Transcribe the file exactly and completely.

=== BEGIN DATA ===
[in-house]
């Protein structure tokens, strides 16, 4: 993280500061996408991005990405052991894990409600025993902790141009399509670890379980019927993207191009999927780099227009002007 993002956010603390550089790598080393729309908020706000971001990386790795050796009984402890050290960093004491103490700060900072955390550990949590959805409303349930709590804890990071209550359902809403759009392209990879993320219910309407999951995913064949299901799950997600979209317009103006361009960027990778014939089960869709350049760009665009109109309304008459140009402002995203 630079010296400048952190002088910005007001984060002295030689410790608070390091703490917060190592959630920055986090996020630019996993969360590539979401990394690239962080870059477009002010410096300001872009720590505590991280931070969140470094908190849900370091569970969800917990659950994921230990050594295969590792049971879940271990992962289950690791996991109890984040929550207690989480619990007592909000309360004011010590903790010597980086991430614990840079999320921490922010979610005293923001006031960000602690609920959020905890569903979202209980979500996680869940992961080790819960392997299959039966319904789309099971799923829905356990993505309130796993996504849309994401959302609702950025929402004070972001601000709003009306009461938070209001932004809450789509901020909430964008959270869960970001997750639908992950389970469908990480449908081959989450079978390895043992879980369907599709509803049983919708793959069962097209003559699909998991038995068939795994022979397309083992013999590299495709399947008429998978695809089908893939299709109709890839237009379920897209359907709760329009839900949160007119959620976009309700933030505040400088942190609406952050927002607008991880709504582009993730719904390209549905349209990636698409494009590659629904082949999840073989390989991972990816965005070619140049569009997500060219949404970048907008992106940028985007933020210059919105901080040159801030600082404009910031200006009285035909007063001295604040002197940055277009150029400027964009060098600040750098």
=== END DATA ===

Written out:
[in-house]
């Protein structure tokens, strides 16, 4: 993280500061996408991005990405052991894990409600025993902790141009399509670890379980019927993207191009999927780099227009002007 993002956010603390550089790598080393729309908020706000971001990386790795050796009984402890050290960093004491103490700060900072955390550990949590959805409303349930709590804890990071209550359902809403759009392209990879993320219910309407999951995913064949299901799950997600979209317009103006361009960027990778014939089960869709350049760009665009109109309304008459140009402002995203 630079010296400048952190002088910005007001984060002295030689410790608070390091703490917060190592959630920055986090996020630019996993969360590539979401990394690239962080870059477009002010410096300001872009720590505590991280931070969140470094908190849900370091569970969800917990659950994921230990050594295969590792049971879940271990992962289950690791996991109890984040929550207690989480619990007592909000309360004011010590903790010597980086991430614990840079999320921490922010979610005293923001006031960000602690609920959020905890569903979202209980979500996680869940992961080790819960392997299959039966319904789309099971799923829905356990993505309130796993996504849309994401959302609702950025929402004070972001601000709003009306009461938070209001932004809450789509901020909430964008959270869960970001997750639908992950389970469908990480449908081959989450079978390895043992879980369907599709509803049983919708793959069962097209003559699909998991038995068939795994022979397309083992013999590299495709399947008429998978695809089908893939299709109709890839237009379920897209359907709760329009839900949160007119959620976009309700933030505040400088942190609406952050927002607008991880709504582009993730719904390209549905349209990636698409494009590659629904082949999840073989390989991972990816965005070619140049569009997500060219949404970048907008992106940028985007933020210059919105901080040159801030600082404009910031200006009285035909007063001295604040002197940055277009150029400027964009060098600040750098």